The only thing I could think of doing was getting a whole bunch of rags and getting down on my hands and knees and try to mop up as much of the urine as I could.
Then I got a bucket of water and dumped that on the carpet. To try and clean up the urine smell. And I then I dumped a whole bunch of liquid hair shampoo on the mess. That was the only kind of cleanser I had at my disposal. So I’m scrub scrub scrubbing over and over.
And I spent HOURS on my hands and knees vigorously rubbing and massaging and wetting and drying and scrubbing that plot of carpet in the hallway of the Koerber Building. In the hopes of concealing my terrible blunder. I think it was 4 in the morning when I finally gave up and collapsed in a heap in my little office that I was still sleeping in (at least up to that point).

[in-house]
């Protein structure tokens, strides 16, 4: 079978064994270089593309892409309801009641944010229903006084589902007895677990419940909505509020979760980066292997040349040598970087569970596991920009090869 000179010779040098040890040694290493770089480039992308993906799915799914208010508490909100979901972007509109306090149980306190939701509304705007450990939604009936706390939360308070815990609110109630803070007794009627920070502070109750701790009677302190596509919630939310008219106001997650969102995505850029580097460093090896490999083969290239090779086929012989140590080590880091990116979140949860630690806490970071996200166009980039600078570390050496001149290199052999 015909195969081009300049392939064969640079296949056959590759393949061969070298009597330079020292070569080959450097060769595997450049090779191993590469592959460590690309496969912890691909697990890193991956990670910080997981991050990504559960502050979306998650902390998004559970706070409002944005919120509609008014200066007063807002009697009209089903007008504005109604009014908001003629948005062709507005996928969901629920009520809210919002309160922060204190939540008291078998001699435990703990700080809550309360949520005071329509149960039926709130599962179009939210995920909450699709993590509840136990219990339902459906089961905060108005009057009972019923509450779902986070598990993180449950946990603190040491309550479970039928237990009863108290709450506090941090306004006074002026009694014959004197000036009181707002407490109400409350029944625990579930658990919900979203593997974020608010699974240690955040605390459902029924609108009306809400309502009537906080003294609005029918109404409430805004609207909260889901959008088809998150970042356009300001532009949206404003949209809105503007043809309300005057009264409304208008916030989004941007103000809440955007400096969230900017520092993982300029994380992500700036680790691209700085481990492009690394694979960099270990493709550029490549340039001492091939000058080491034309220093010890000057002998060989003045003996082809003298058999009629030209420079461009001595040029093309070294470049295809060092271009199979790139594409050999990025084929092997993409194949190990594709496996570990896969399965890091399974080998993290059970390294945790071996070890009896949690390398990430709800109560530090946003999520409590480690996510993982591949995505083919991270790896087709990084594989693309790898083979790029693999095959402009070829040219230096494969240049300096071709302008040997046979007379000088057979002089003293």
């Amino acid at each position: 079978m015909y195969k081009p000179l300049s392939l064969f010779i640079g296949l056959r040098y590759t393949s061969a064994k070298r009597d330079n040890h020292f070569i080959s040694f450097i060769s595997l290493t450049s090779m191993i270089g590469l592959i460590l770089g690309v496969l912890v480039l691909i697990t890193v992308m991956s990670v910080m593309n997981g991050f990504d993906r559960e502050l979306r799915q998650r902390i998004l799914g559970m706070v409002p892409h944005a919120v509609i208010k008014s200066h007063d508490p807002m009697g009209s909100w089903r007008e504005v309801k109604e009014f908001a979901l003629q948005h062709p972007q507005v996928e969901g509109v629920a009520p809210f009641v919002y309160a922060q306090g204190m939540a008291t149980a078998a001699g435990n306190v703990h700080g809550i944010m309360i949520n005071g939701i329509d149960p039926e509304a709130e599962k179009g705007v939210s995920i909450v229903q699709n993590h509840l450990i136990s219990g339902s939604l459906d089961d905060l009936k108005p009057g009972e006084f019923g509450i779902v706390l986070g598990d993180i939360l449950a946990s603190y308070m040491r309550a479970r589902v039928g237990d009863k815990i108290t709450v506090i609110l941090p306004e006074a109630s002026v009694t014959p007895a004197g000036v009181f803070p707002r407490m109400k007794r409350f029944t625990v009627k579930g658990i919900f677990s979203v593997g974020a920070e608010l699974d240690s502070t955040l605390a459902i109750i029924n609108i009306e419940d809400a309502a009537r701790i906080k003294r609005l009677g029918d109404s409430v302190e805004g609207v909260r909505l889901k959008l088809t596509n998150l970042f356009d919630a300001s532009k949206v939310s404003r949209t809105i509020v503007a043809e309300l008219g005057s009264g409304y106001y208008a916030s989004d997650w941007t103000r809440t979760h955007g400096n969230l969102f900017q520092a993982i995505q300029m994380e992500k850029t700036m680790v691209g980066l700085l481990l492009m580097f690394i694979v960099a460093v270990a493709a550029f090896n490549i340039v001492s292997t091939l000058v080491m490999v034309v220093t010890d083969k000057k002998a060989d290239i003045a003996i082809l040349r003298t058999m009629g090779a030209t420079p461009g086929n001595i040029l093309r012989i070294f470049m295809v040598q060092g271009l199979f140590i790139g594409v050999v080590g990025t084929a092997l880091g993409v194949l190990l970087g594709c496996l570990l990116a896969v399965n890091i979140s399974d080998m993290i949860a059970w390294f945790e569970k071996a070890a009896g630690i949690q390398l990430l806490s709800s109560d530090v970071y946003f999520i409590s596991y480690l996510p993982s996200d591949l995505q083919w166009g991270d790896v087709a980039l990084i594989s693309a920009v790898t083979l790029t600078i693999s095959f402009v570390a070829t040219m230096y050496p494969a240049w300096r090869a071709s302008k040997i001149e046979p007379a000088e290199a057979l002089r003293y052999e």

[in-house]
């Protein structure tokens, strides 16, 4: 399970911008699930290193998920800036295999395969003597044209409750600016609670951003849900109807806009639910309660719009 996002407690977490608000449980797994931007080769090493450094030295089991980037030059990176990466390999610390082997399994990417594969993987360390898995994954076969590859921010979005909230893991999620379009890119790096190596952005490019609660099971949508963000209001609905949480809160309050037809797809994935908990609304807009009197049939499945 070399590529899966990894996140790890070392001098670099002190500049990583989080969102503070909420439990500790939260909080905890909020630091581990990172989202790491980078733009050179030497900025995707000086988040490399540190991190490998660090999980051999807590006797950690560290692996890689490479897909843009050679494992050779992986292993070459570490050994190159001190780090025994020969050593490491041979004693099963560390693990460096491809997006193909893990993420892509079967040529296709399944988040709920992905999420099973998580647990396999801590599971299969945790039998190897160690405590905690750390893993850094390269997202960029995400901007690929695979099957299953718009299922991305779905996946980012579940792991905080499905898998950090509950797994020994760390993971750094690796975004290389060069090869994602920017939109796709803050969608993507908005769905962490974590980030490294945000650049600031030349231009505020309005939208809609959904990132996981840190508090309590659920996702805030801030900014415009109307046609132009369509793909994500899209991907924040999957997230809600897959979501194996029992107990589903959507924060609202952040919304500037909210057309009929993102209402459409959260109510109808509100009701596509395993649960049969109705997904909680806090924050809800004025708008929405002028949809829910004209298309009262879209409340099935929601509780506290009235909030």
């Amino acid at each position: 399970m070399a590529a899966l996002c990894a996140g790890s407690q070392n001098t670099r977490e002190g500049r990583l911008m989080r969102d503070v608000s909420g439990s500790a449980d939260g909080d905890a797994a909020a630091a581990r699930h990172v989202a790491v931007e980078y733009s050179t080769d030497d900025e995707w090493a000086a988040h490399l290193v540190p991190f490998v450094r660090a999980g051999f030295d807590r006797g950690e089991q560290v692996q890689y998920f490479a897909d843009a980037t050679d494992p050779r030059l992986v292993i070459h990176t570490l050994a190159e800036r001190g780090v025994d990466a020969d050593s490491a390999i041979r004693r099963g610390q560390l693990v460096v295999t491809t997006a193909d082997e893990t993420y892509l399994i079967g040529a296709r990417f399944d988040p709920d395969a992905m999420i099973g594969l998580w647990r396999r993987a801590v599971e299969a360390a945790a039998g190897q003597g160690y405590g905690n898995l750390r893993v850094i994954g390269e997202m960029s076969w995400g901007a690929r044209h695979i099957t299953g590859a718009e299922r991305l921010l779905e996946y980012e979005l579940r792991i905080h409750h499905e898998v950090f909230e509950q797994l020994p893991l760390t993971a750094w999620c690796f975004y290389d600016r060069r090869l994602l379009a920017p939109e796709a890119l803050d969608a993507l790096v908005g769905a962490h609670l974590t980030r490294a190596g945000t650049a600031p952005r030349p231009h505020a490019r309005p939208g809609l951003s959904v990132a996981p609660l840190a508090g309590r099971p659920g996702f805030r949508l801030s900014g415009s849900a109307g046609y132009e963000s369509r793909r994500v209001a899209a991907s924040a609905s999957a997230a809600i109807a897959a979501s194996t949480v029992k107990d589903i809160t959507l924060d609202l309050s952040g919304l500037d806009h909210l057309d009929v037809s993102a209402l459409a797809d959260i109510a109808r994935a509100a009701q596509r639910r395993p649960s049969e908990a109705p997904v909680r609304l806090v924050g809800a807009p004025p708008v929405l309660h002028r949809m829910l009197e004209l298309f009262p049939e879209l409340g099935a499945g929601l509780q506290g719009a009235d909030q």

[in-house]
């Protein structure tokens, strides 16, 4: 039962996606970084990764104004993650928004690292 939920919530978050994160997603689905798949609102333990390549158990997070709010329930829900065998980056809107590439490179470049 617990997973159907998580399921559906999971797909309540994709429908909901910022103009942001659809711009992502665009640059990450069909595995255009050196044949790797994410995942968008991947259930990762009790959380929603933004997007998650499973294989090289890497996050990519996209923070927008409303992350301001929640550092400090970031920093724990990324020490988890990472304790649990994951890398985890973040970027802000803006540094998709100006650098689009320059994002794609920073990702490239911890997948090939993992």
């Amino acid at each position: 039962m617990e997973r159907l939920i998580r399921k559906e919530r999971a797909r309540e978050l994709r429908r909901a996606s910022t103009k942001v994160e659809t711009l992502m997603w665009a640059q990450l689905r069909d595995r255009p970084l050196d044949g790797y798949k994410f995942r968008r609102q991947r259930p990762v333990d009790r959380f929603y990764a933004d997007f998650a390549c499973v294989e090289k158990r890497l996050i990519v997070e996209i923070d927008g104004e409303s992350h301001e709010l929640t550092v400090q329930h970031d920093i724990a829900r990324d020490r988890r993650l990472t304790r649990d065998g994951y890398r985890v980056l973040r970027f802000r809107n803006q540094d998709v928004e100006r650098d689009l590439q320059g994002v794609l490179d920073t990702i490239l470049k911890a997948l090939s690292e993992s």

The first thing in the morning when I woke up I rushed out to assess the damage. You could still see the remnants of the wet spot. But when I stuck my nose in it, it didn’t smell of urine. And gradually the stain faded away. And I lived happily ever after for another 9 years in my office until I finally got thrown out. The End.